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Collateral Assignments in Respect of Credit Agreements: Belt or Suspender for Foreign Companies in Turkey?

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Turkey has been one of the fastest growing economies during the course of the last decade. Its strong and resilient economy has transformed Turkey in to one of the most important economic hubs in its region. The banking sector has a crucial role to play in this story of success. The ongoing tendency for more regulation vis-a-vis the banking sector in Turkey will likely to create an atmosphere in which the banks will impose more stringent rules on various different parts as they still have concerns on collateral assignments and related rights in Turkish legislation.  In addition, many international corporations operating in Turkey to pledges their receivables from Turkish entities to the banks for their global credit lines require to know more how to secure the assignments in Turkey.  In this article you will find more about the collateral assignments.

The assignment of receivables and related rights are defined under the Turkish Code of Obligations. Accordingly, the receivables and the related rights are assignable to a third party without the consent of the debtor which is contrary to the general belief and unless restricted by particular laws, agreements and the nature of the business allows. The non-eligible receivables are counted are limited to those subject to prohibition or restriction by Turkish Law such as privileged rights. Turkish law allows the existing receivables to pass over to the assignee and also any future receivables on the date such future receivables arise. Together with the receivables all security interest and other rights pertaining thereto are transferred to the assignee as the nature and result of the assignment. Therefore the law strictly requires making assignment agreements in written form. In cases where the debtor is not notified the assignment, either by the assignee or the assignor it rids of the debt upon payment to the last known creditor in good faith.

 In the event that the assignor and the debtors open a current account, the assignor is also allowed to transfer and assign to the assignee with a power of attorney to exercise on behalf of the assignor, its rights and claims to terminate such account(s), to determine and confirm the balance of such account(s) including those rights and claims which result from the balance that was determined or confirmed or will be determined or confirmed in the future.  Even there are some discussions about the non-assignability of the future rights this is solved in practice thru providing the accurate and complete records of assignor’s receivables and all payments and collections thereon to be provided the assignee with an up-dated a list of all receivables. If the assignor employs a third party or delegates any of its one of the entities, affiliate, sister company, subsidiary for its bookkeeping and/or data-processing, the Turkish law also allows assignor to authorize the assignee to obtain the list of receivables that eases the management of the relationship between headquarters and Turkey based entities of foreign companies.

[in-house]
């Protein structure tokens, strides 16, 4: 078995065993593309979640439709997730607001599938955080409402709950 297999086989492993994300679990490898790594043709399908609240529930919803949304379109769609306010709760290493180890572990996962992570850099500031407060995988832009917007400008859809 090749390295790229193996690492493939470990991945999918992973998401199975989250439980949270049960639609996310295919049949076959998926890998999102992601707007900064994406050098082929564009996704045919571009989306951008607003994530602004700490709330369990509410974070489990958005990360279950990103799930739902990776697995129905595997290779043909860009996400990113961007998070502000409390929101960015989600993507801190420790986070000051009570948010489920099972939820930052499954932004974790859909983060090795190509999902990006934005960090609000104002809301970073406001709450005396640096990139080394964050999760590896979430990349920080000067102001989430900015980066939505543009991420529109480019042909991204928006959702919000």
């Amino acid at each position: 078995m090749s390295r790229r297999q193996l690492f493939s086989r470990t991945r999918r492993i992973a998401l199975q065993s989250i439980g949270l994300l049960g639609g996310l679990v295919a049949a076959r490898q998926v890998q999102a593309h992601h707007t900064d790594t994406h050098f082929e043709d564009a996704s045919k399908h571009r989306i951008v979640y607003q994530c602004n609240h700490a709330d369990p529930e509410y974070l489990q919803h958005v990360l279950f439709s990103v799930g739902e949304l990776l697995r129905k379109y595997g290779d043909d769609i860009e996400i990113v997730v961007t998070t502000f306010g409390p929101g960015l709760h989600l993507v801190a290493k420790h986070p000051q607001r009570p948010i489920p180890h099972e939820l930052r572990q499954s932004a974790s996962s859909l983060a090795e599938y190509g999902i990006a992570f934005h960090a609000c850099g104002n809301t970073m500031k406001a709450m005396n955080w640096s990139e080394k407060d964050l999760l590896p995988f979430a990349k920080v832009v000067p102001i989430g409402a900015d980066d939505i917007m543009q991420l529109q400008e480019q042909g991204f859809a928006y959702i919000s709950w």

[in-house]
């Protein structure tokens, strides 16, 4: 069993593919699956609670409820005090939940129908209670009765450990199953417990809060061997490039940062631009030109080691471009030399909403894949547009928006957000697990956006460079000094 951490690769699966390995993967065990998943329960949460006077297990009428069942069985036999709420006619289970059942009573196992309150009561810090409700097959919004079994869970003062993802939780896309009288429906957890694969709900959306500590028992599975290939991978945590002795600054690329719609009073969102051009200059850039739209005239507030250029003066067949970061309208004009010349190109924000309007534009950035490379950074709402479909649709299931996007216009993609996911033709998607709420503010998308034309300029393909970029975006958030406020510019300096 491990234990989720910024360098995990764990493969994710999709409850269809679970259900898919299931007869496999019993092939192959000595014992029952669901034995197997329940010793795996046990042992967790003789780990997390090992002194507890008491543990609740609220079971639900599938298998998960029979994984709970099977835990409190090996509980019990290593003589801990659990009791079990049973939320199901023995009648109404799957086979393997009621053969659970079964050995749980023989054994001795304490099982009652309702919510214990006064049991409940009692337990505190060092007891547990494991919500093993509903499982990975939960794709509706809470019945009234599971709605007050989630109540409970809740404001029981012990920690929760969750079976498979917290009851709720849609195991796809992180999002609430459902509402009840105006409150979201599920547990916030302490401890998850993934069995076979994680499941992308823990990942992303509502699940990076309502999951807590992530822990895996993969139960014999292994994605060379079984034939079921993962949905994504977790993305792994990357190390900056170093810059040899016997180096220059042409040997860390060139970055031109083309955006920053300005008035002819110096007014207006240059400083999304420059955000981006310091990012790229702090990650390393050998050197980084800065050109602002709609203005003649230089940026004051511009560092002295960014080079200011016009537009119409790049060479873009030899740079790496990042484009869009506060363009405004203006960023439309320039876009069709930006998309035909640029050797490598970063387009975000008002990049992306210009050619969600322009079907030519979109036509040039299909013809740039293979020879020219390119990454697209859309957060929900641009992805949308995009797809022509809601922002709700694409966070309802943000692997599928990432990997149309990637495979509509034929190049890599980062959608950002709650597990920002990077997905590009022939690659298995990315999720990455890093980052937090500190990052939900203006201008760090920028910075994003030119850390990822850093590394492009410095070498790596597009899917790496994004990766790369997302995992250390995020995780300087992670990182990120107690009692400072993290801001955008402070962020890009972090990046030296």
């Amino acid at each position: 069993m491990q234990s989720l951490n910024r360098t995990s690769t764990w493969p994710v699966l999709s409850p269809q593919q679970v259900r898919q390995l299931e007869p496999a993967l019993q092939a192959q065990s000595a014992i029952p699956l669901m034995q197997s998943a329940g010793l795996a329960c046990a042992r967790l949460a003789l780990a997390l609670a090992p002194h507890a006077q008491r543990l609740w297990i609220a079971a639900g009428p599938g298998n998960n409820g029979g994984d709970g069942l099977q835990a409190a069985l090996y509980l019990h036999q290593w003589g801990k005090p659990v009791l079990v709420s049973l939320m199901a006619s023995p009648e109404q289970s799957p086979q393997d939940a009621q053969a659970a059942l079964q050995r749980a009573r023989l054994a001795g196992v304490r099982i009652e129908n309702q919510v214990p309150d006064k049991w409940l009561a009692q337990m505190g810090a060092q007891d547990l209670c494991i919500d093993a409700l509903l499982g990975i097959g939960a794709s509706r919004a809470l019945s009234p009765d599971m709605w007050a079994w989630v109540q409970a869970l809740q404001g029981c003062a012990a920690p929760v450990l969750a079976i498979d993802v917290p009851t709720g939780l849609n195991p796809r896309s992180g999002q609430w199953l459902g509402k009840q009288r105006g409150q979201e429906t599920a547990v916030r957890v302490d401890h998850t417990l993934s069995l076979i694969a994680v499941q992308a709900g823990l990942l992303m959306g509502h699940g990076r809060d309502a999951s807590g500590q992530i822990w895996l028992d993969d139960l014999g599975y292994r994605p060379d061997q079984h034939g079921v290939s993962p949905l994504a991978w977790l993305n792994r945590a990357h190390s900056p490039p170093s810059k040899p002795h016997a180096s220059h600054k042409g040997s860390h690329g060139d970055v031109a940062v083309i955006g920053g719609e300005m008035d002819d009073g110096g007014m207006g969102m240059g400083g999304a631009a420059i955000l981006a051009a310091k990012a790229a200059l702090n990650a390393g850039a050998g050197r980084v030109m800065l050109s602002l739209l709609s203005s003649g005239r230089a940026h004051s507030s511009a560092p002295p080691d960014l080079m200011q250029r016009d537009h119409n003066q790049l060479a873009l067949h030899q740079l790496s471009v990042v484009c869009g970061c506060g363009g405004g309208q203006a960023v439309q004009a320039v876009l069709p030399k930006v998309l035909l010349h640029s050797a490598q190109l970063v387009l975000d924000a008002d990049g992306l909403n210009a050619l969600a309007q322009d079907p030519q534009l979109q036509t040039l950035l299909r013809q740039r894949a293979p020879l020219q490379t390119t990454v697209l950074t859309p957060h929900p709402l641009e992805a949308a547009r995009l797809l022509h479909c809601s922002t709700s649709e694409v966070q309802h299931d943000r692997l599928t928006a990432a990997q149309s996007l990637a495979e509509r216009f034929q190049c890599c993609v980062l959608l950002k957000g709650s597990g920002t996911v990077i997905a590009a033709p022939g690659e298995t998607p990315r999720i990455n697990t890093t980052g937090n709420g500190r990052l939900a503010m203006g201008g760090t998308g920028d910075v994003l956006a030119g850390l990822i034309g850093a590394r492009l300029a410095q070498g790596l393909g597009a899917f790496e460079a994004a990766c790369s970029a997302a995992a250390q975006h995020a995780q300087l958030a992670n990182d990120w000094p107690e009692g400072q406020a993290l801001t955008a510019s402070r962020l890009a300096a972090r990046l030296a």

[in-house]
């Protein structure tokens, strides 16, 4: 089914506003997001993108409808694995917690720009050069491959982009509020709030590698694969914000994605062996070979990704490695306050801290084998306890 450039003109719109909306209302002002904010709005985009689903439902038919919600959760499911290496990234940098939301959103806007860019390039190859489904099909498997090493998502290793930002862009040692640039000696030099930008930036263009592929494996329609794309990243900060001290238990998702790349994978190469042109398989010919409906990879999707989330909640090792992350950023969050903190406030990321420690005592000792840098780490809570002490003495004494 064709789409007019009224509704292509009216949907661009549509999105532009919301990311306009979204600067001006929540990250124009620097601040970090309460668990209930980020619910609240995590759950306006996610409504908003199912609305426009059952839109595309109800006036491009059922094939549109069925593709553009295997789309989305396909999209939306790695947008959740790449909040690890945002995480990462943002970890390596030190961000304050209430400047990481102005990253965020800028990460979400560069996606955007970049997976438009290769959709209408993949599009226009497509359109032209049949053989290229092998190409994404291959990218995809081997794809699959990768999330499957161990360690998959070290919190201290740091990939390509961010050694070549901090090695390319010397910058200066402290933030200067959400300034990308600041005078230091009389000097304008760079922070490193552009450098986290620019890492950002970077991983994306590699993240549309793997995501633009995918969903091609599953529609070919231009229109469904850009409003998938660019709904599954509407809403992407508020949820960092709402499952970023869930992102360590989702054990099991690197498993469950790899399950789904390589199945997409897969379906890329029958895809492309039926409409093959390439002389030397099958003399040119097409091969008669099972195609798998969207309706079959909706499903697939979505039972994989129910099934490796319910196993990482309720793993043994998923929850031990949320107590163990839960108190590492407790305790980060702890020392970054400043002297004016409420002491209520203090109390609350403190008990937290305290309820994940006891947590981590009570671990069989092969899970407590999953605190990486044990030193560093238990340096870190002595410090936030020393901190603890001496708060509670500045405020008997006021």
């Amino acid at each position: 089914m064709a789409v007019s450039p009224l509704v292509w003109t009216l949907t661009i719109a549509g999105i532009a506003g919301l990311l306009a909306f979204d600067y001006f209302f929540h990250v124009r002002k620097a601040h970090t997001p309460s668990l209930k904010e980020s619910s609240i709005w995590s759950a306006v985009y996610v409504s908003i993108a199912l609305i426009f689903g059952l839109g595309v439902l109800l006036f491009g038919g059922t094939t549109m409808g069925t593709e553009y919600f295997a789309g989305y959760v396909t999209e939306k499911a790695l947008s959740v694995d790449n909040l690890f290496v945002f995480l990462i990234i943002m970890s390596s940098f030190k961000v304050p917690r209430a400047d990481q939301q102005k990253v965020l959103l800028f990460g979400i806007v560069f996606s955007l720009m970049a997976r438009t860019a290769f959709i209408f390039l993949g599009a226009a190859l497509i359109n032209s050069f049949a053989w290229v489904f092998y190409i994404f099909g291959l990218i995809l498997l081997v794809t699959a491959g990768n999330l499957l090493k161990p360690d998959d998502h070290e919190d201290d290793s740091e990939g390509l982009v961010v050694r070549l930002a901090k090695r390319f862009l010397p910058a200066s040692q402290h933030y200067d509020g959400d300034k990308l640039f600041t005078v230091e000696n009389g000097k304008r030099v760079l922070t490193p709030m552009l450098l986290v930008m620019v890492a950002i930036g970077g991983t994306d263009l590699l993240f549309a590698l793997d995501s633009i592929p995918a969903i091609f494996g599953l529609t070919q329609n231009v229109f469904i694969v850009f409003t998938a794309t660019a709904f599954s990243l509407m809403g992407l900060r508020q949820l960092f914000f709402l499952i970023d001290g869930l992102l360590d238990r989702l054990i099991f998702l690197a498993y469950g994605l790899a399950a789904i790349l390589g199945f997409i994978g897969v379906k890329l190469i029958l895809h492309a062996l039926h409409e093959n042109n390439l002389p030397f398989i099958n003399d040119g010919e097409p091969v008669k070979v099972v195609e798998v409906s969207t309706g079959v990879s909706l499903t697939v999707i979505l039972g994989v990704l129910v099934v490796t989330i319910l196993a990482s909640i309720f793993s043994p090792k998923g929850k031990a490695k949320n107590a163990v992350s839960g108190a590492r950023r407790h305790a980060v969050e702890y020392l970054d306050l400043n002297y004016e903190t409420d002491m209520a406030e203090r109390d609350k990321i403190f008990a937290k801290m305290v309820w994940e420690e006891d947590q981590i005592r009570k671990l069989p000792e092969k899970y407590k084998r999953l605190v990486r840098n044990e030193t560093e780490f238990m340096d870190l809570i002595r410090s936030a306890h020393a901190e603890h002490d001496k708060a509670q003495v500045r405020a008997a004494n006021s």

In the event of payment by the debtor(s) of receivables by cheques, title of ownership to the cheques shall be transferred to the assignee upon acquisition of possession by the assignor pursuant to the article 190  of the Turkish Code of Obligations and delivery of cheques and bills of exchange shall be replaced by the assignor safekeeping them for the benefit of the assignee or, in the event that the assignor does not acquire possession, by the assignor transferring and assigning in advance to the assignee who hereby accepts such assignment, any rights and claims to request delivery of the documents from third parties. Pursuant to the article 190 of the Code of Obligations, to the extent the assignee is entitled to collect the receivables, it may request that all documents relating to the receivables be handed over to it.

It seems the collateral assignments are well regulated in Turkish law however there are still complications in execution of such agreements arising out of the assigning parties positioning especially in transactions where intermediary companies are involved. Since the issuance of the invoices are not only for payment purposes in transactions where the intermediary exporters are involved, the circulation of invoices many times poses a risk on banks to define the real right owner of the receivable.

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